One Theme, Three Films
Throughout the class, we've used film as a way to explore and discuss a number of different "themes" related to cities. Some films (and some students) have been concerned primarily with physical aspects of the urban environment: The iconic landmarks; the legibility of the landscape; the glitz and the grime; the role of transportation; the importance of neighborhoods and "local turf;" or the general look and feel of the buildings, the street, and the crowd. Others have emphasized social, cultural, or even personal aspects: The perception of safety in the city; the relative importance of close and distant social ties; issues raised by race, class, sex, gender, language, and ethnic diversity; or broad themes of freedom, control, opportunity, modernity, isolation, and social mobility. Sometimes the films we've seen may have echoed each other in regards to these themes, but other times they have presented contrasting or changing perspectives, or raised new wrinkles or additional complications. This has given us a lot to think about and a lot to sort out as we make sense of the city in film. For your third paper, you are asked to pick one theme and trace it through three different films—and then also add some new observations to extend beyond the films (see "Epilogue" below). You may (read: will) find it helpful (read: necessary) to re-watch your chosen scenes a few times, stopping the film as necessary to make notes and capture all the relevant details. It will also be important to look back over the syllabus and pull in the readings as they related to your chosen topic.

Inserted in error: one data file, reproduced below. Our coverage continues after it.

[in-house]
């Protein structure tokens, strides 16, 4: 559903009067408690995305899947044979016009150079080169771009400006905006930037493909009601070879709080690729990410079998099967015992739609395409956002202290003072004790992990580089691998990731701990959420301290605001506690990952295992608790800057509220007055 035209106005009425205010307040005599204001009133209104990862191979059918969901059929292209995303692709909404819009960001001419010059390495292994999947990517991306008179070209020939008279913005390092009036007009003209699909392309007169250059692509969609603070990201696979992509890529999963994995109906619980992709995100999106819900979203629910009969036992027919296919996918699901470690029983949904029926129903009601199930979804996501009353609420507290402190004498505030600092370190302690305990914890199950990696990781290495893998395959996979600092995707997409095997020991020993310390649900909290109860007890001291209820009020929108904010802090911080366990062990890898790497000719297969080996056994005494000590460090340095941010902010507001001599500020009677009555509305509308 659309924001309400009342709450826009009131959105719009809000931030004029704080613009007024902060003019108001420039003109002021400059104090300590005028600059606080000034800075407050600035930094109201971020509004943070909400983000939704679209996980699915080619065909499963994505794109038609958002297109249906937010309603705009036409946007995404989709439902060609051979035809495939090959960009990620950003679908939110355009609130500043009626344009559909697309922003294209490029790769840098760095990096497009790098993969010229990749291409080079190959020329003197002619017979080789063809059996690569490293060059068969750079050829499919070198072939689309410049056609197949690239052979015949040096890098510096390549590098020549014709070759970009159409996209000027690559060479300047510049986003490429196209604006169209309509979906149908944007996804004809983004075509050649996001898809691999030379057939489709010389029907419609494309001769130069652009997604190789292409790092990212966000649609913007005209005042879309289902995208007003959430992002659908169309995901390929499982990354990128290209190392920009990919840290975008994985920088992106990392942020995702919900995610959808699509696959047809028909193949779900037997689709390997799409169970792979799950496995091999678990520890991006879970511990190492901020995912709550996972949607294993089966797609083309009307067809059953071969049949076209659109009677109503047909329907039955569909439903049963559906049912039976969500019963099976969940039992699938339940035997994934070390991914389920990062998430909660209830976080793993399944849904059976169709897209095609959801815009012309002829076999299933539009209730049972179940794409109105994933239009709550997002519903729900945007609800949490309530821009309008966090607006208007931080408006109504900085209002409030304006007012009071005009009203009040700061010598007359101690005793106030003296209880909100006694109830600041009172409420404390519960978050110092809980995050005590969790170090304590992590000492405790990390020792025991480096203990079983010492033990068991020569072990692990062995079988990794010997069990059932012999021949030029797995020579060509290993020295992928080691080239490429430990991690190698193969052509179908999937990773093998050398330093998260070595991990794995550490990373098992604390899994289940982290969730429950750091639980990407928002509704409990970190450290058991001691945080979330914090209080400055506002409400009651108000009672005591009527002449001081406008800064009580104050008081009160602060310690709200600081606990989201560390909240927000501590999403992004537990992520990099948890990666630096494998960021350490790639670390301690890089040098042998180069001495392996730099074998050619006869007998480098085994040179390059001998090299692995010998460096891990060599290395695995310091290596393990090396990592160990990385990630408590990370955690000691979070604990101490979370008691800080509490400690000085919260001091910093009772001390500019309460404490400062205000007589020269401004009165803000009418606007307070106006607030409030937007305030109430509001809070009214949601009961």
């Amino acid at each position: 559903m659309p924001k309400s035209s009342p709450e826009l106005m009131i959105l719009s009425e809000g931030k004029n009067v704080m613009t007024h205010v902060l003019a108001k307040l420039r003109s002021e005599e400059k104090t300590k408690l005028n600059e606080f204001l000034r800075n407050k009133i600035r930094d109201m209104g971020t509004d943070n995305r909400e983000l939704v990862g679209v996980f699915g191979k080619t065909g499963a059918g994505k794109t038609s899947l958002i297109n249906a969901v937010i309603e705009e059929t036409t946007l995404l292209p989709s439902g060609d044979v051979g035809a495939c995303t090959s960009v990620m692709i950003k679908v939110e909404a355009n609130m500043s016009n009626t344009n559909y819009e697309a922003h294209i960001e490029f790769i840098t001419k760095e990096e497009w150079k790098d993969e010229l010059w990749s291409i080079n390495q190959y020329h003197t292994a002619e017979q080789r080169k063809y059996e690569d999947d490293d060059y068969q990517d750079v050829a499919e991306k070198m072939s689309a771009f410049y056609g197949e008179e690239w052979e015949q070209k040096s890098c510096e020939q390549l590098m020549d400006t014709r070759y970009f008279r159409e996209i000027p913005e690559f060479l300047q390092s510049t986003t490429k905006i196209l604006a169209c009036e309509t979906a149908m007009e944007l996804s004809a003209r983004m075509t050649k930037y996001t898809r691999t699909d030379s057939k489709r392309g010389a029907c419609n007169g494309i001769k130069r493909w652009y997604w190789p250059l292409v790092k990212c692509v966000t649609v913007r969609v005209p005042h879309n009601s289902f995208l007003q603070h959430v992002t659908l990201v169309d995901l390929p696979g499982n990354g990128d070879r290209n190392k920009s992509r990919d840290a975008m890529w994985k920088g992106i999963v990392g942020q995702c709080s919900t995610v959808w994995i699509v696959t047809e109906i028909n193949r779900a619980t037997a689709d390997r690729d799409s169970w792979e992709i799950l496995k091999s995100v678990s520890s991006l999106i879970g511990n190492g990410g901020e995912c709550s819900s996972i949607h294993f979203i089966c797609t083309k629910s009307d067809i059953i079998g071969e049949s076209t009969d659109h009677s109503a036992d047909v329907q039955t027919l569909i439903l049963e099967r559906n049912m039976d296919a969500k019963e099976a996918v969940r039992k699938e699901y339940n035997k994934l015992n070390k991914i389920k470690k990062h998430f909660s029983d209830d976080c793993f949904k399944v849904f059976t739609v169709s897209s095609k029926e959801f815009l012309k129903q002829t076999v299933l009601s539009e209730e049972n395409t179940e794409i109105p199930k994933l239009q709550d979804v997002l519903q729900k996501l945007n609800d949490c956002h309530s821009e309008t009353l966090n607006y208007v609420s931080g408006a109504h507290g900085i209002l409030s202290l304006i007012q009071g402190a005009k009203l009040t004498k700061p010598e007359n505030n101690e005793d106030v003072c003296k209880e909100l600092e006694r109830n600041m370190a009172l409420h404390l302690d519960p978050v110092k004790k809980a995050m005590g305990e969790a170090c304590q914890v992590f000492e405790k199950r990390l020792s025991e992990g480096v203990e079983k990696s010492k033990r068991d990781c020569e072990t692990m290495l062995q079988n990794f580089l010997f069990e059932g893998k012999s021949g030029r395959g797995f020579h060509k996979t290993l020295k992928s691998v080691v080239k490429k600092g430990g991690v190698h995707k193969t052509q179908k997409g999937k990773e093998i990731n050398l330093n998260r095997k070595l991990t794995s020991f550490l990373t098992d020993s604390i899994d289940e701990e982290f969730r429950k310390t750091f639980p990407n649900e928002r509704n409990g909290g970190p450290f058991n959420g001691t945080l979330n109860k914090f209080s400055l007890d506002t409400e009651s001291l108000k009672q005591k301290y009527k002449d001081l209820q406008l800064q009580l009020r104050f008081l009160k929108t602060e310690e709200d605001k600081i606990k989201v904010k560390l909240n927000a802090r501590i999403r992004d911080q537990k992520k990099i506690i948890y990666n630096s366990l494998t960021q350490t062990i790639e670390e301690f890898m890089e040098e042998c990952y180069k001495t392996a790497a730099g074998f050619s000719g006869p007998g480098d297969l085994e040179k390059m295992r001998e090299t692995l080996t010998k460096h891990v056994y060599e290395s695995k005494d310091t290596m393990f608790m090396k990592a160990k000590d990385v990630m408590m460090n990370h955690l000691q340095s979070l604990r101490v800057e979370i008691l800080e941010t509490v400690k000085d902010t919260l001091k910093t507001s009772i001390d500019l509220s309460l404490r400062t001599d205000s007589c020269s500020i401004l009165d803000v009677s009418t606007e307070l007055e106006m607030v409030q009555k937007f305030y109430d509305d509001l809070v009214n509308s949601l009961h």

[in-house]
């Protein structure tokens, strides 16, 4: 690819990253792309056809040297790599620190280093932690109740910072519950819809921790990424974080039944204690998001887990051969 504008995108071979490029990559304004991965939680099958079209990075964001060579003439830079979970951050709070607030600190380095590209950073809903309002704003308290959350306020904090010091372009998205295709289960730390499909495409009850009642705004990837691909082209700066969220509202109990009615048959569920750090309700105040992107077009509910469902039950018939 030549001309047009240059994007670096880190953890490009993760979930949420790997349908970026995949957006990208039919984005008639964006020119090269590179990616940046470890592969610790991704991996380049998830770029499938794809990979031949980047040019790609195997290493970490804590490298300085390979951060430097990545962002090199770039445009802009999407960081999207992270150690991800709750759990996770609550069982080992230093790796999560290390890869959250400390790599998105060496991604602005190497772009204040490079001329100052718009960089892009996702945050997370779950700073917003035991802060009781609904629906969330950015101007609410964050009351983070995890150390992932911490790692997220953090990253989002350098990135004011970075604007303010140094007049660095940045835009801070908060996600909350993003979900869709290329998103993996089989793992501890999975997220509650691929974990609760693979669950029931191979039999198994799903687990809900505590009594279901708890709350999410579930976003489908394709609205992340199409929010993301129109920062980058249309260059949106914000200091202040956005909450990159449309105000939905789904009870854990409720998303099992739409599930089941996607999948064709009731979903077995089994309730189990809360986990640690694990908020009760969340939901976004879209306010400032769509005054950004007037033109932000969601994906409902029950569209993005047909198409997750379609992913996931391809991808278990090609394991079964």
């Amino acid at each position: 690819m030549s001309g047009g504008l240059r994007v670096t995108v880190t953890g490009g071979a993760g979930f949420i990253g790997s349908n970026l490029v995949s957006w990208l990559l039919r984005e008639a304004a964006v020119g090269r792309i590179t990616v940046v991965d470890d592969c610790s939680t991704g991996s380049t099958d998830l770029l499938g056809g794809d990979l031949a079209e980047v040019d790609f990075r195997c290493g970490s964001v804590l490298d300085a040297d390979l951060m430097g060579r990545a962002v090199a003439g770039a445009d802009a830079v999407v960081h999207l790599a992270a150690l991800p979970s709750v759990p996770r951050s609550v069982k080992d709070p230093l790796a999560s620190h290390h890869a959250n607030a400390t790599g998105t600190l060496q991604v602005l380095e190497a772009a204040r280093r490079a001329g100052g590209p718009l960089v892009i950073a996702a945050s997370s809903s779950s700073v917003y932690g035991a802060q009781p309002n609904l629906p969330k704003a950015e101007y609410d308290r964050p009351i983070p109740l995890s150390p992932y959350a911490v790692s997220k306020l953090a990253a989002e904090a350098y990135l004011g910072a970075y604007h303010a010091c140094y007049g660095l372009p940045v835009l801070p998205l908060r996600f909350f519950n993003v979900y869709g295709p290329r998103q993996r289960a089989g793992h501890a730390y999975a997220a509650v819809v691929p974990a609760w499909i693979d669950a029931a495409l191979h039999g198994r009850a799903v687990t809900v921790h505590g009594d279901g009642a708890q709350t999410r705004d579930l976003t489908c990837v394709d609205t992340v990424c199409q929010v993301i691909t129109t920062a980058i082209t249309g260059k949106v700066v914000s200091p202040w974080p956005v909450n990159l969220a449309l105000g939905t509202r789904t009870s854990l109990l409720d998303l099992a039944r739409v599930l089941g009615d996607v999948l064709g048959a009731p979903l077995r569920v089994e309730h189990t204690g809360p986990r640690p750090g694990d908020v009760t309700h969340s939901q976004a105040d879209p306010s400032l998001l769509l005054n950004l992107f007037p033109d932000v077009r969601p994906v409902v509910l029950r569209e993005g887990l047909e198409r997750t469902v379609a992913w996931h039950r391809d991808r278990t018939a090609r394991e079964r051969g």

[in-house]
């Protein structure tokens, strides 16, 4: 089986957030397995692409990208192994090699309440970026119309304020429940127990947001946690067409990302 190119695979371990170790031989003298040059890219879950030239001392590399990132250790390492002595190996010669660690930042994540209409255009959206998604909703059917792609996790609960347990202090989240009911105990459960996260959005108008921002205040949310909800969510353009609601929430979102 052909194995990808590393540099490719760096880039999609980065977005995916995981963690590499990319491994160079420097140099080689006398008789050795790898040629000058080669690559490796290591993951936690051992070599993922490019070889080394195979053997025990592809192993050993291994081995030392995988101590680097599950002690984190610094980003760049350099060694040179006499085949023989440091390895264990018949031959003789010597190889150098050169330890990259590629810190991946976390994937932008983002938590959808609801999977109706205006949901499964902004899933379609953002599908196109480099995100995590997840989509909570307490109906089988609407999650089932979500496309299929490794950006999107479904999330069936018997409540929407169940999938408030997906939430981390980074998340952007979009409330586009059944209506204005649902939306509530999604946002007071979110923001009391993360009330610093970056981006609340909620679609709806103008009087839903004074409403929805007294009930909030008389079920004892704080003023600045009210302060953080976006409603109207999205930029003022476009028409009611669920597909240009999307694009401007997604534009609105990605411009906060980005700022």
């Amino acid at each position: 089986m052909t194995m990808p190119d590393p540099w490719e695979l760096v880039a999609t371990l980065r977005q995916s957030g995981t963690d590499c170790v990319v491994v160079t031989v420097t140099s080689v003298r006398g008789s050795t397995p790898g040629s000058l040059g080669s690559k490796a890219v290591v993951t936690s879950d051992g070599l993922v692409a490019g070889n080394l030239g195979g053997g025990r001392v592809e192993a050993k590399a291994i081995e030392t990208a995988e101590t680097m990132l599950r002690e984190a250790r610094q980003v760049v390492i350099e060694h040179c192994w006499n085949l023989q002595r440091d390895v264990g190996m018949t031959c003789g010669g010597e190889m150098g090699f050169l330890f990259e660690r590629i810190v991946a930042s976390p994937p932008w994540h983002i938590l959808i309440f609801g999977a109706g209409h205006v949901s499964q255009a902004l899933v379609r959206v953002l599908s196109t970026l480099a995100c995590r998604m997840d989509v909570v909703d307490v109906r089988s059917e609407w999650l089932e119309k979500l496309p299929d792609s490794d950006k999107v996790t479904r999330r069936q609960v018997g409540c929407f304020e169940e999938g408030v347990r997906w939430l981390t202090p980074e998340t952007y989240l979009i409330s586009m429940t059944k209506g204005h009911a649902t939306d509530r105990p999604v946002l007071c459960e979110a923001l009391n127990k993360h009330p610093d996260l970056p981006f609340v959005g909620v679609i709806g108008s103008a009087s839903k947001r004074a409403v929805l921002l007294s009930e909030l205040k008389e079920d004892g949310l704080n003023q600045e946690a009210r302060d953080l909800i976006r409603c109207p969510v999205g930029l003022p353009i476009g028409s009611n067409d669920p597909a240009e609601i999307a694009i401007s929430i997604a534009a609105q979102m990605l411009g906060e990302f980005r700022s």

Once you've written a nice tight essay, you have one remaining task: Connecting the topics of the course to the world around us today. In a one-page "epilogue," briefly describe an event or story in the news and connect it to your theme. Discuss how the ideas presented in the films help you to think more deeply about events, policies, people, and places in the city, and vice versa. (Please also include a copy of the news story you used as an addendum.)
This is a short paper, but slightly longer than the first two—please aim for a target of 4–5 pages, including the one-page "epilogue." The goal is to present, analyze, and support a few keen, focused observations, not a comprehensive analysis of everything about the films you discuss. Decide what you want to say in advance, strive for tight writing, muster your evidence and weave it in to support your argument, and revise as necessary to make every word count.
Other Things to Include
- Be sure you give your paper a title.
- Number your pages and include your name on each one.
- You don't need to include photos or diagrams, but you can if you want; both words and pictures can be useful when observing and describing cities (and films). For this particular assignment, you may find that including still images from the film can really help illustrate your points.
- When referring to specific scenes, please indicate (in parenthesis) the time in the film where I can find the part you are writing about—for example, "at the start of the next sequence (36m:20s), we see the city turn from working to eating—it's lunchtime in the Great City."
Deadline & Submission
This paper is due at the beginning of Week 11.
The examples below appear courtesy of MIT students and are used with permission. Examples are published anonymously unless otherwise requested.